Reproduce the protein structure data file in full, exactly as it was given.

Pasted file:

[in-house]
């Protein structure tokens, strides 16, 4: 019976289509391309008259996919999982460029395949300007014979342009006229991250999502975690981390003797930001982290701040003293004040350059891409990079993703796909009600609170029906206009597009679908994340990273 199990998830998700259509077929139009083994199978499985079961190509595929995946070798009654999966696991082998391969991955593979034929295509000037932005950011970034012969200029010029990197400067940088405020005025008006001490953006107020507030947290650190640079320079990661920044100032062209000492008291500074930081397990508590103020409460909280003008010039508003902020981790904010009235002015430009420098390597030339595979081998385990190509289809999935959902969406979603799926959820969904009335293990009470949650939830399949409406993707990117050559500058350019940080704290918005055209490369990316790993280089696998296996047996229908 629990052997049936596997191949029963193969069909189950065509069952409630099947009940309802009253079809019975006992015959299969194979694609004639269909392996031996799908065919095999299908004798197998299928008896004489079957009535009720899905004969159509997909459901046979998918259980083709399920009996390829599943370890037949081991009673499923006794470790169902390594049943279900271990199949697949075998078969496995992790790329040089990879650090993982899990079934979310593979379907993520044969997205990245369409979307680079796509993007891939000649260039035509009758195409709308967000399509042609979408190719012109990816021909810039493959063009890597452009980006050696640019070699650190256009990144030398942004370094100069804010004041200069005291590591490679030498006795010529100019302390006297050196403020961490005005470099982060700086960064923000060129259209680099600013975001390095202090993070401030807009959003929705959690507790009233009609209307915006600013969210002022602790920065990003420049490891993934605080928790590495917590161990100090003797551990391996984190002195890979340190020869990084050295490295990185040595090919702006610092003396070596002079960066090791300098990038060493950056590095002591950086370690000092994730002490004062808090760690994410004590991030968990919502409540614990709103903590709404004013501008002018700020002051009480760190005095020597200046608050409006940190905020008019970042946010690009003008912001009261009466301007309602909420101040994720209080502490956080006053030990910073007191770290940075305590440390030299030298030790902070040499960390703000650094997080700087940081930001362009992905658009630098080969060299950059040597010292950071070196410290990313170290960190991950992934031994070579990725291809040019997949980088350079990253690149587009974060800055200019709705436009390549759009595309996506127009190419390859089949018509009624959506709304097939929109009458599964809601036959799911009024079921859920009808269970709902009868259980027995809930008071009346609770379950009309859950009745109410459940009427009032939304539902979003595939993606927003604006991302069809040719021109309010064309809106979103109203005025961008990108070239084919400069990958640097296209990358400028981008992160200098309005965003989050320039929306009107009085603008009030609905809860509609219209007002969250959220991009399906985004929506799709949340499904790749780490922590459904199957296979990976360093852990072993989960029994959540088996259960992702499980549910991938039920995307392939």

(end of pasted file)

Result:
[in-house]
């Protein structure tokens, strides 16, 4: 019976289509391309008259996919999982460029395949300007014979342009006229991250999502975690981390003797930001982290701040003293004040350059891409990079993703796909009600609170029906206009597009679908994340990273 199990998830998700259509077929139009083994199978499985079961190509595929995946070798009654999966696991082998391969991955593979034929295509000037932005950011970034012969200029010029990197400067940088405020005025008006001490953006107020507030947290650190640079320079990661920044100032062209000492008291500074930081397990508590103020409460909280003008010039508003902020981790904010009235002015430009420098390597030339595979081998385990190509289809999935959902969406979603799926959820969904009335293990009470949650939830399949409406993707990117050559500058350019940080704290918005055209490369990316790993280089696998296996047996229908 629990052997049936596997191949029963193969069909189950065509069952409630099947009940309802009253079809019975006992015959299969194979694609004639269909392996031996799908065919095999299908004798197998299928008896004489079957009535009720899905004969159509997909459901046979998918259980083709399920009996390829599943370890037949081991009673499923006794470790169902390594049943279900271990199949697949075998078969496995992790790329040089990879650090993982899990079934979310593979379907993520044969997205990245369409979307680079796509993007891939000649260039035509009758195409709308967000399509042609979408190719012109990816021909810039493959063009890597452009980006050696640019070699650190256009990144030398942004370094100069804010004041200069005291590591490679030498006795010529100019302390006297050196403020961490005005470099982060700086960064923000060129259209680099600013975001390095202090993070401030807009959003929705959690507790009233009609209307915006600013969210002022602790920065990003420049490891993934605080928790590495917590161990100090003797551990391996984190002195890979340190020869990084050295490295990185040595090919702006610092003396070596002079960066090791300098990038060493950056590095002591950086370690000092994730002490004062808090760690994410004590991030968990919502409540614990709103903590709404004013501008002018700020002051009480760190005095020597200046608050409006940190905020008019970042946010690009003008912001009261009466301007309602909420101040994720209080502490956080006053030990910073007191770290940075305590440390030299030298030790902070040499960390703000650094997080700087940081930001362009992905658009630098080969060299950059040597010292950071070196410290990313170290960190991950992934031994070579990725291809040019997949980088350079990253690149587009974060800055200019709705436009390549759009595309996506127009190419390859089949018509009624959506709304097939929109009458599964809601036959799911009024079921859920009808269970709902009868259980027995809930008071009346609770379950009309859950009745109410459940009427009032939304539902979003595939993606927003604006991302069809040719021109309010064309809106979103109203005025961008990108070239084919400069990958640097296209990358400028981008992160200098309005965003989050320039929306009107009085603008009030609905809860509609219209007002969250959220991009399906985004929506799709949340499904790749780490922590459904199957296979990976360093852990072993989960029994959540088996259960992702499980549910991938039920995307392939």